The Sunday Mail
He was still training in Mozambique when the war in Rhodesia ended in December 1979. That period saw a majority of freedom fighters return from foreign camps to Rhodesia to prepare for a new Zimbabwe. Those who operated in the country moved to Assembly Points. But Cde Alfred Mushaninga (AM) is one of the fighters who remained holed up in Mozambique for more than a year after independence. The former liberation fighter narrates to our Deputy News Editor Levi Mukarati (LM) what was going on.
LM: You earlier said it was a personal decision to join others fighting in the war. Can we say your fear of engaging Renamo bandits made you have second thoughts about crossing into Mozambique?
AM: Kutya kwaivepo. The realities of the war were a scary encounter. This was a matter of life and death. Like any human being, death is not a subject taken lightly.
I had not been properly trained.
It was a rare situation of getting a gun and brief orientation on how to operate it.
I should say I was glad that the Renamo rebels did not opt to fight.
They ran away and the Frelimo soldiers managed to regain control of Chibawawa Camp with ease. They were the ones in charge of that camp and that was still in 1977.
I continued with my health training and offering nurse aid services at the camp.
For nearly two years, I was at that camp.
There was no proper military training. We would just get light military drills.
LM: How did it feel to spend two years without military training?
AM: I did not think much about it since I was offering an important service at the camp clinic.
During that time, there were disease outbreaks in the camps, including ours.
The disease outbreaks were a result of overcrowding, poor food and bad living conditions.
Comrade, vanhu vaifa mumacamps saka zvekuti nguva yakareba ndisina training yakakwana handaizviona nekuti I was always busy.
Besides, no one knew kuti hondo ichapera riinhi.
Vazhinji vedu taingofunga kuti tichiriko kusango. Seni, ndakatozoramba ndiriko kusango for nearly two years after ceasefire.
I will tell you about that chapter later.
To answer your question, I did not feel like my training had delayed because of the dire health situation at the camp.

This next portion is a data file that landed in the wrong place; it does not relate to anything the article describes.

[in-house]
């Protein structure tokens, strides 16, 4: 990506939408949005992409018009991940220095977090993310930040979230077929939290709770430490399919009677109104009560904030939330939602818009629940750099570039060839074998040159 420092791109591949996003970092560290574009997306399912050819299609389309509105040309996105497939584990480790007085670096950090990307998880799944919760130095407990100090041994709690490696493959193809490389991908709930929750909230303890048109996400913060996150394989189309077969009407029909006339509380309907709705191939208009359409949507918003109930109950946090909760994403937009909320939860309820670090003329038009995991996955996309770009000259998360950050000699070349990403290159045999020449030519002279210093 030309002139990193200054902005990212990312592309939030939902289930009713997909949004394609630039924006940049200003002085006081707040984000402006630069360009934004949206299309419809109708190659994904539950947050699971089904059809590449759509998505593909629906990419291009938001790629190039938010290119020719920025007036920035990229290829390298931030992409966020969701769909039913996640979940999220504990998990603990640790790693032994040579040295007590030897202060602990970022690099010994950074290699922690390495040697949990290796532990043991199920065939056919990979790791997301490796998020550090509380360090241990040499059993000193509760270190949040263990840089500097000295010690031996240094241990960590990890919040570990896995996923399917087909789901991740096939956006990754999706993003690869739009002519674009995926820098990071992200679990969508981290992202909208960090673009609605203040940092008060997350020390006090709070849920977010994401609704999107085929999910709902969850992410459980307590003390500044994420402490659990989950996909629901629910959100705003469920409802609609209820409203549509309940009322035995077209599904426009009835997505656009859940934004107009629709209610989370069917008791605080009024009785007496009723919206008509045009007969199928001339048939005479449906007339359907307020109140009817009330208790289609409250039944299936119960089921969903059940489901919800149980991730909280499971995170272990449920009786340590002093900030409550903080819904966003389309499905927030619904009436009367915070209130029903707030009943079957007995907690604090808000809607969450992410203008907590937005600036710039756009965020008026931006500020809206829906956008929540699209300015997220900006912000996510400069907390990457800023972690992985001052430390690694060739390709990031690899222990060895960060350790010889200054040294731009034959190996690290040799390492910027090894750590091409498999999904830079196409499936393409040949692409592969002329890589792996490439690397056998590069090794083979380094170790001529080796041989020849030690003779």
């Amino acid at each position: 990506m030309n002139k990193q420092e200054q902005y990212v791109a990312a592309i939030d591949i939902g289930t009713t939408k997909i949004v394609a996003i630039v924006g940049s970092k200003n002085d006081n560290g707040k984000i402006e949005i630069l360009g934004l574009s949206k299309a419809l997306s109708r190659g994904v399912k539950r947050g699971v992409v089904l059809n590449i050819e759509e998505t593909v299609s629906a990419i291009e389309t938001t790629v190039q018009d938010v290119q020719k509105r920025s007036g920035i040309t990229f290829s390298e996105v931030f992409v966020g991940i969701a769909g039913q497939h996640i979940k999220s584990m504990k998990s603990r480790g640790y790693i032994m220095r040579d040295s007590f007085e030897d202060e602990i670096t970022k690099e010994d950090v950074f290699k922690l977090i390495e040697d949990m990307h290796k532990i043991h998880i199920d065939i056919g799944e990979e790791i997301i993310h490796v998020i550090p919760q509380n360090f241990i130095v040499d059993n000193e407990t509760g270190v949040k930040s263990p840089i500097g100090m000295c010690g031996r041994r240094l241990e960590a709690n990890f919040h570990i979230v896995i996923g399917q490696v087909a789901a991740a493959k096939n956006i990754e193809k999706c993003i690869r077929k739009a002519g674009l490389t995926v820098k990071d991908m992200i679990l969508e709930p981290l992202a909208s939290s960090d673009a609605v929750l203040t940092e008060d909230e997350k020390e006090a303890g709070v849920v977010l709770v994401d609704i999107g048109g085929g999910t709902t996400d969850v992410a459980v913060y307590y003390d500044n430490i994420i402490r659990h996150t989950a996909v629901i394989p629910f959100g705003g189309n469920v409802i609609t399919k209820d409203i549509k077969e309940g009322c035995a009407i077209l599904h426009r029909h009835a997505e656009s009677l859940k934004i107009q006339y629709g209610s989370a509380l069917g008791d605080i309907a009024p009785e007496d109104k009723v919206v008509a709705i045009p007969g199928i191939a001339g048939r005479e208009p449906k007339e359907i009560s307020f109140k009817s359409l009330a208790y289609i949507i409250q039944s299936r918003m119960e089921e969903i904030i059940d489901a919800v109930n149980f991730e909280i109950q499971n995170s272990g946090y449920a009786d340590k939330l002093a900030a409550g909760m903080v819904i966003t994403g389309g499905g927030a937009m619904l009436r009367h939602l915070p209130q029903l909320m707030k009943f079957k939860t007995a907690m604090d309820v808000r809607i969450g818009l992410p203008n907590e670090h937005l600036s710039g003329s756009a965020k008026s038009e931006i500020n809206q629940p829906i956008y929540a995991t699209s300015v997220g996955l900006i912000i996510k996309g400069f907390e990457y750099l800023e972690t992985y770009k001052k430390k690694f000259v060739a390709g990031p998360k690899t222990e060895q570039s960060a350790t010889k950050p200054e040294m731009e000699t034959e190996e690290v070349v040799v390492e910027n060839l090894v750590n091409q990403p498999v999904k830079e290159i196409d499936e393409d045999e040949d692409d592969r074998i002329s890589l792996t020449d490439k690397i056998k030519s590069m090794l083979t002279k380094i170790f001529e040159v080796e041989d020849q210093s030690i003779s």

LM: Did you then, at any point, get military training?
AM: While at Chibawawa Camp in 1979, I was selected to be part of a group that was to go for training in Libya.
However, hameno politics dzakaitika. Ndakazonzi handichaenda.
I was then chosen to join a group destined for Inamhinga, Samakweza Camp in Mozambique for military training.
Our trainers included Cde Hondo Mushati and Farai Vatema.
Those were the most senior at the camp.
The training included political orientation, how to handle guns and our group included Cde Mustapha and Cde Phillip. We were close.
During training, we received the sad news on the death of Cde Josiah Tongogara.
It was just at the same time as the announcement of the ceasefire.
We had earlier interacted with Cde Tongo during training and he was a big figure during the war.
His death brought mixed feelings at the camp. There were rumours that some senior nationalists in Zanu PF had killed Cde Tongo.
Asi vanhu vainetseka kubuda pachena vachinongedza mazita nekuti there was no tangible evidence. Even up to now, I think the cause of his death remains unsolved.
Pakamboita kunyunyuta kuti Cde Tongo havaitarisirwa kuita mufiro wakadaro and we stopped training tichiti taida kunyatsoziva kuti ndiyani akanga auraya mukuru uyu.
As I said, speculation was rife that it was an inside job that bordered on power ambitions. Kunyunyuta kwedu taiti tinorwa sei hondo yacho kana takupandukirana.
LM: It appeared you were still in training at the signing of the ceasefire Agreement at the Lancaster House Conference. What became of you when people were leaving camps for Assembly Points in Rhodesia?